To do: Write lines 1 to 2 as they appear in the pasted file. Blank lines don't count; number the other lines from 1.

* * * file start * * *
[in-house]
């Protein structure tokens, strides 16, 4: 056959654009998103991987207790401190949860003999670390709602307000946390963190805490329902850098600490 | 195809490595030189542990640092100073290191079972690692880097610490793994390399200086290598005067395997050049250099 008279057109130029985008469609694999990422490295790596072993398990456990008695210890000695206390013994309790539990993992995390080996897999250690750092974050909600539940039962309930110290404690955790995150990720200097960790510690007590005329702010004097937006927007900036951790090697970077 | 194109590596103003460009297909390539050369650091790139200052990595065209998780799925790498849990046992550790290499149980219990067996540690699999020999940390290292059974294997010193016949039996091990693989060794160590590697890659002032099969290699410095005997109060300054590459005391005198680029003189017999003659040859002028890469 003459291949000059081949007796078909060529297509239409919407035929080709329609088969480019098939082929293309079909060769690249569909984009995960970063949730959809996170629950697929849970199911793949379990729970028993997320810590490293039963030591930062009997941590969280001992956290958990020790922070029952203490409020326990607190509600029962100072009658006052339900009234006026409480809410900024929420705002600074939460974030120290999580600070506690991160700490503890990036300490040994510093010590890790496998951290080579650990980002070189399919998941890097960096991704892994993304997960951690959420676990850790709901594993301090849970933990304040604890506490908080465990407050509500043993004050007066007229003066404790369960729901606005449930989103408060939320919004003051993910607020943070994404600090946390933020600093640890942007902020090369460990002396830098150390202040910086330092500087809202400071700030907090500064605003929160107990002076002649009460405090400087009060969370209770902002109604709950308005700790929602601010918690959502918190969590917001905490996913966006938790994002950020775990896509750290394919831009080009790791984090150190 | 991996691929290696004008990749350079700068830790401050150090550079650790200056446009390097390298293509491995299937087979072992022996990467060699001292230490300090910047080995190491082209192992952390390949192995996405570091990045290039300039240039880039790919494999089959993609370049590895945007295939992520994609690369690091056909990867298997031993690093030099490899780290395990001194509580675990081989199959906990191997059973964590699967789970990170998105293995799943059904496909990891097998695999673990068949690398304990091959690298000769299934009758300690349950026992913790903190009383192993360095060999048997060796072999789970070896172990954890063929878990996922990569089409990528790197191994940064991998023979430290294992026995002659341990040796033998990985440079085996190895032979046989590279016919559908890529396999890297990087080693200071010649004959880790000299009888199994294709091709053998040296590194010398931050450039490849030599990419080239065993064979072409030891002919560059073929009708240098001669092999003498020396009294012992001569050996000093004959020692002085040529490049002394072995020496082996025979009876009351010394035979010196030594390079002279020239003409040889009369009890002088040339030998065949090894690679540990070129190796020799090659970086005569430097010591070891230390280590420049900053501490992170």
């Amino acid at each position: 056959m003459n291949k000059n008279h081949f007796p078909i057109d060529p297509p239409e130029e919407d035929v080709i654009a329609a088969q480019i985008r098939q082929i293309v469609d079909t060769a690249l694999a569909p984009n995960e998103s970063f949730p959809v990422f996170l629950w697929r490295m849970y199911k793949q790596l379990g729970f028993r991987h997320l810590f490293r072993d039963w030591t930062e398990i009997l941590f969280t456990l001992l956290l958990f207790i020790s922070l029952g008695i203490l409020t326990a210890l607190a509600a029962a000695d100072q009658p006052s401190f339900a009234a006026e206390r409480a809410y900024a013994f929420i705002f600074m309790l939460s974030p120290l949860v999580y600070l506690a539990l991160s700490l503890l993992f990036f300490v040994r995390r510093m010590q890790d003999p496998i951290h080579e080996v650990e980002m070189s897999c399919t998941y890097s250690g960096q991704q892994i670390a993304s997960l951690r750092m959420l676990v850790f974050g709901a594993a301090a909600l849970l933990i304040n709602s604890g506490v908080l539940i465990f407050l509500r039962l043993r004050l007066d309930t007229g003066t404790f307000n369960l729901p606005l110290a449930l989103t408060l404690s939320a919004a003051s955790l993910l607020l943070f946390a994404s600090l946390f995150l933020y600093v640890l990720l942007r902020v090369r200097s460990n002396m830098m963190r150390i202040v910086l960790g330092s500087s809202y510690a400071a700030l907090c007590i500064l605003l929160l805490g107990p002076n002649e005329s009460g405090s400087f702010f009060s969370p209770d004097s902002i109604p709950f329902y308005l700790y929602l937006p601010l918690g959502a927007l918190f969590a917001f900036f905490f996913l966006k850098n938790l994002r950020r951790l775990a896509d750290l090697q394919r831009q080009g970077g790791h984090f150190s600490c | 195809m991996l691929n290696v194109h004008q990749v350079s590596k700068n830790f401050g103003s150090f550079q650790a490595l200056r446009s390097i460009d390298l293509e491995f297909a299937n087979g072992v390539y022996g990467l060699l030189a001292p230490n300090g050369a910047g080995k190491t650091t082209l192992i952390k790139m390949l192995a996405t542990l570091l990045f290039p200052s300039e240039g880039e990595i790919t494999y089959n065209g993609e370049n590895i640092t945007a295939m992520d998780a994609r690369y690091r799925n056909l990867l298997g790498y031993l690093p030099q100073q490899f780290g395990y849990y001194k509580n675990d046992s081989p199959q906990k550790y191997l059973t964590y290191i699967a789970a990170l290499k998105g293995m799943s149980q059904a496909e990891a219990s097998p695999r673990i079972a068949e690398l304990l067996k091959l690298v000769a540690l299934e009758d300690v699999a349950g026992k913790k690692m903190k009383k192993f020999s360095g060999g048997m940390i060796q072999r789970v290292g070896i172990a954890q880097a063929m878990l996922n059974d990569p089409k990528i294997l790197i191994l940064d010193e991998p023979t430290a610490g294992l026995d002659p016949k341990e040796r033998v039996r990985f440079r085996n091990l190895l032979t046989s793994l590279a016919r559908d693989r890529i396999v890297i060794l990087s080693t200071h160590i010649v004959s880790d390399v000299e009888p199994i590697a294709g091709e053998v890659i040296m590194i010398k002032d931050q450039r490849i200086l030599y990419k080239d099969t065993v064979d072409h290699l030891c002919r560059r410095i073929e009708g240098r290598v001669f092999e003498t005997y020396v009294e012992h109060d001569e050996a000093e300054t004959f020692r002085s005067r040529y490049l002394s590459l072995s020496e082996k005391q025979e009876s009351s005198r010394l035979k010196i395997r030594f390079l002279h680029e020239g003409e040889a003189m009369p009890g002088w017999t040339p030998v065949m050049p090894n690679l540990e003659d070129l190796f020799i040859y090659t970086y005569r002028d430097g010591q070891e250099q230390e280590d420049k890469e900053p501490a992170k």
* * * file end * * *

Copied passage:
[in-house]
């Protein structure tokens, strides 16, 4: 056959654009998103991987207790401190949860003999670390709602307000946390963190805490329902850098600490 | 195809490595030189542990640092100073290191079972690692880097610490793994390399200086290598005067395997050049250099 008279057109130029985008469609694999990422490295790596072993398990456990008695210890000695206390013994309790539990993992995390080996897999250690750092974050909600539940039962309930110290404690955790995150990720200097960790510690007590005329702010004097937006927007900036951790090697970077 | 194109590596103003460009297909390539050369650091790139200052990595065209998780799925790498849990046992550790290499149980219990067996540690699999020999940390290292059974294997010193016949039996091990693989060794160590590697890659002032099969290699410095005997109060300054590459005391005198680029003189017999003659040859002028890469 003459291949000059081949007796078909060529297509239409919407035929080709329609088969480019098939082929293309079909060769690249569909984009995960970063949730959809996170629950697929849970199911793949379990729970028993997320810590490293039963030591930062009997941590969280001992956290958990020790922070029952203490409020326990607190509600029962100072009658006052339900009234006026409480809410900024929420705002600074939460974030120290999580600070506690991160700490503890990036300490040994510093010590890790496998951290080579650990980002070189399919998941890097960096991704892994993304997960951690959420676990850790709901594993301090849970933990304040604890506490908080465990407050509500043993004050007066007229003066404790369960729901606005449930989103408060939320919004003051993910607020943070994404600090946390933020600093640890942007902020090369460990002396830098150390202040910086330092500087809202400071700030907090500064605003929160107990002076002649009460405090400087009060969370209770902002109604709950308005700790929602601010918690959502918190969590917001905490996913966006938790994002950020775990896509750290394919831009080009790791984090150190 | 991996691929290696004008990749350079700068830790401050150090550079650790200056446009390097390298293509491995299937087979072992022996990467060699001292230490300090910047080995190491082209192992952390390949192995996405570091990045290039300039240039880039790919494999089959993609370049590895945007295939992520994609690369690091056909990867298997031993690093030099490899780290395990001194509580675990081989199959906990191997059973964590699967789970990170998105293995799943059904496909990891097998695999673990068949690398304990091959690298000769299934009758300690349950026992913790903190009383192993360095060999048997060796072999789970070896172990954890063929878990996922990569089409990528790197191994940064991998023979430290294992026995002659341990040796033998990985440079085996190895032979046989590279016919559908890529396999890297990087080693200071010649004959880790000299009888199994294709091709053998040296590194010398931050450039490849030599990419080239065993064979072409030891002919560059073929009708240098001669092999003498020396009294012992001569050996000093004959020692002085040529490049002394072995020496082996025979009876009351010394035979010196030594390079002279020239003409040889009369009890002088040339030998065949090894690679540990070129190796020799090659970086005569430097010591070891230390280590420049900053501490992170």